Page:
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Strasbourg, 11 March 2014
The Future EU Justice and Home Affairs Agendas: Questions and Answers
What is the EU Justice Agenda for 2020?
The European Commission has today outlined its vision for the future of EU justice policy (IP/14/233). The European Council's five-year Stockholm Programme and the related Commission Action Plan (IP/10/447) setting the priorities for the area of freedom, security and justice will come to an end on 1 December 2014. So too, will the transitional phase set out in the Lisbon Treaty for the area of justice. This will lift current limitations to the judicial control by the European Court of Justice and to the Commission's role as Guardian of the Treaty over the area of judicial cooperation in criminal matters, meaning the Commission will have the power to launch infringement proceedings if EU law – previously agreed by Member States unanimously – has not been correctly implemented.
The time has thus come to take stock of the progress made, identify the key challenges ahead and how to address them. Today's Communication sets out the political priorities that should be pursued to make further progress towards a fully functioning common European area of justice oriented towards trust, mobility and growth by 2020, to the benefit of citizens and companies.
What is the EU Home Affairs Agenda for 2020?
Migration, integration, asylum and security are all issues close to the European citiizen. In the last couple of years a lot of progress has been made in these areas. Although a lot has been achieved, efforts to ensure an open and secure Europe need to continue. In the Communication 'An Open and Secure Europe' adopted today (IP/14/234) the Commission is presenting its vision on the future agenda for Home Affairs. While the focus should be on a full implementation and enforcement of agreed policies and instruments, the Communication also identifies a number of key challenges that Europe and its citizens will have to face in a world that is changing rapidly. We will need to respond to issues like increasing international mobility, demographic developments, shortages of the EU's labour market, instability in the direct neighouborhood of Europe and rapid developments in modern technology that also bring new security challenges. At the same time the economic interests of the EU need to be reflected much more strongly in the future Home Affairs agenda. The Commission presents ways to reply to such developments, underlining the need for a reinforced cooperation between the Member States, the EU instititions and EU Agencies and third countries. Future work should also reflect common priorities and express the solidarity and shared responsibility that are fundamental to keeping Europe open and secure.
What are the main achievements in the area of justice?
EU justice policy has undergone profound changes in the past few years. It was only in 2010, with the start of the mandate of the current Commission, that a justice portfolio was created. Since then, the Commission has brought forward more than 50 initiatives in this area, delivering 95% of the Stockholm Programme and laying the building blocks of a true European area of Freedom, Justice and Security at the service of Europe's citizens – one of the EU's key objectives as stated in the Treaty of Lisbon.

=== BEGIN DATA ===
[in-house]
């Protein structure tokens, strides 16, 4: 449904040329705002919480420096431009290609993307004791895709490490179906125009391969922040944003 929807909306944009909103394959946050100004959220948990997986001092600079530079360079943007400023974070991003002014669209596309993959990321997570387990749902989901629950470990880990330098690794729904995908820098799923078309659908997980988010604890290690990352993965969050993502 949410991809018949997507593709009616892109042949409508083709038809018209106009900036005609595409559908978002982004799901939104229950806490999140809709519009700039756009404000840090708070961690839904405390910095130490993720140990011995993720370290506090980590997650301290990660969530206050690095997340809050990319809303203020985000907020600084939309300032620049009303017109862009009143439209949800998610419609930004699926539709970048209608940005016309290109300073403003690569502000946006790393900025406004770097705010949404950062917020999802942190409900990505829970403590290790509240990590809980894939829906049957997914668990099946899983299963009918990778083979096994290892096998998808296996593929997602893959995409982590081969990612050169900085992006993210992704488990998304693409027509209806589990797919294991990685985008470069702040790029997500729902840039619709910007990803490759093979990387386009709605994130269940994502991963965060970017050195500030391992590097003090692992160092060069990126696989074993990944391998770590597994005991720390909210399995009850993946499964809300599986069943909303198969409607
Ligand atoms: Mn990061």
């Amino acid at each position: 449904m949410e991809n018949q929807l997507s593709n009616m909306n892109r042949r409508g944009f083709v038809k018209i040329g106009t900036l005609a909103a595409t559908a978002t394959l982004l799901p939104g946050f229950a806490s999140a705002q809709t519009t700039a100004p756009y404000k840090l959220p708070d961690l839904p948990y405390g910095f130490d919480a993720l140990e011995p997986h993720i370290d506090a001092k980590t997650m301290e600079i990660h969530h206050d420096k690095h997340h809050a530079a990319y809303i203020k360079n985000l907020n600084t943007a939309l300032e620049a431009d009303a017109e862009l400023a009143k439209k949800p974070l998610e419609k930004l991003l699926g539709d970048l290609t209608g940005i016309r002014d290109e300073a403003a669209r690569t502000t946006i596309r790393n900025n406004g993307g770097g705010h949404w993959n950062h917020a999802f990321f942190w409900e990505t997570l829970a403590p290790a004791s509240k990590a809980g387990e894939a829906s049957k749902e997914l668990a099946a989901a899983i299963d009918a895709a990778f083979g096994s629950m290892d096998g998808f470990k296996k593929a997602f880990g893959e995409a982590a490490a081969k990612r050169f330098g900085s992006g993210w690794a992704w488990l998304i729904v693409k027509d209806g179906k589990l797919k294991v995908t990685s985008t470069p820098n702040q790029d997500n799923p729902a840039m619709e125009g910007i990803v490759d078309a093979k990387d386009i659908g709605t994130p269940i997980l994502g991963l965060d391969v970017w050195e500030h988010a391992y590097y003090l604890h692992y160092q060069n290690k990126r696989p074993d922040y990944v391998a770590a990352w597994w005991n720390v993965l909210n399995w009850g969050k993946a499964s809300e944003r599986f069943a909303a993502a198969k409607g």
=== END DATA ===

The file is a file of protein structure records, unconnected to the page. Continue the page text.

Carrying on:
Justice for Citizens
As the guardian of the Treaties, the Commission intervened to ensure respect of the EU Charter of Fundamental Rights, including EU citizens' rights, and of the rule of law (SPEECH/13/677). The legally binding Charter has become a compass for all EU institutions. The Commission also intervened to ensure the respect of specific rights enshrined in EU legislation, in particular the right to equality (MEMO/14/156), protection of personal data, and consumer protection (IP/14/187). A new European Regulation on data protection is currently in the final stages of negotiations between the European Parliament and the Council (MEMO/14/60). Action has also been taken to strengthen gender equality by promoting women in decision-making through a European Directive (IP/12/1205 and MEMO/12/860).
In the area of civil justice, red tape and costs have been cut: rules have been established to facilitate citizens lives in the difficult circumstances of handling the legal implications of cross-border successions (IP/12/851) and divorce (IP/13/975).
In the area of criminal justice, mutual trust between Member States has been strengthened by progressively establishing a set of fair trial rights by means of common, EU-wide, minimum standards to protect persons suspected or accused of a crime (right to interpretation and translation (IP/13/995), right to information (IP/12/575), right to access a lawer (IP/13/921) and five new proposals on the presumption of innoncence, safeguards for children and legal aid (IP/13/1157). The rights of victims throughout the criminal procedure have also been improved (IP/12/1200 and MEMO/13/119)
Justice for Growth
Over the past years, justice policies have been mobilised to support companies, growth and economic stability by improving access to justice and facilitating the resolution of disputes. Bunisness can save on money thanks to Commission action ensuring that a judgement given in one Member State is now recognised and enforced in another Member State without intermediary procedures. The formality of ‘exequatur’ has been progressively removed in both civil and commercial proceedings (IP/12/1321).
As a first step towards an EU "rescue and recovery" culture to help companies and individuals in financial difficulties, the existing European rules on cross-border insolvency are being amended (IP/12/1354). The Commission also initiated the establishment of a European Public Prosecutor's Office to make sure every euro in the EU budget is used for its purposes and is protected from criminals (MEMO/14/124).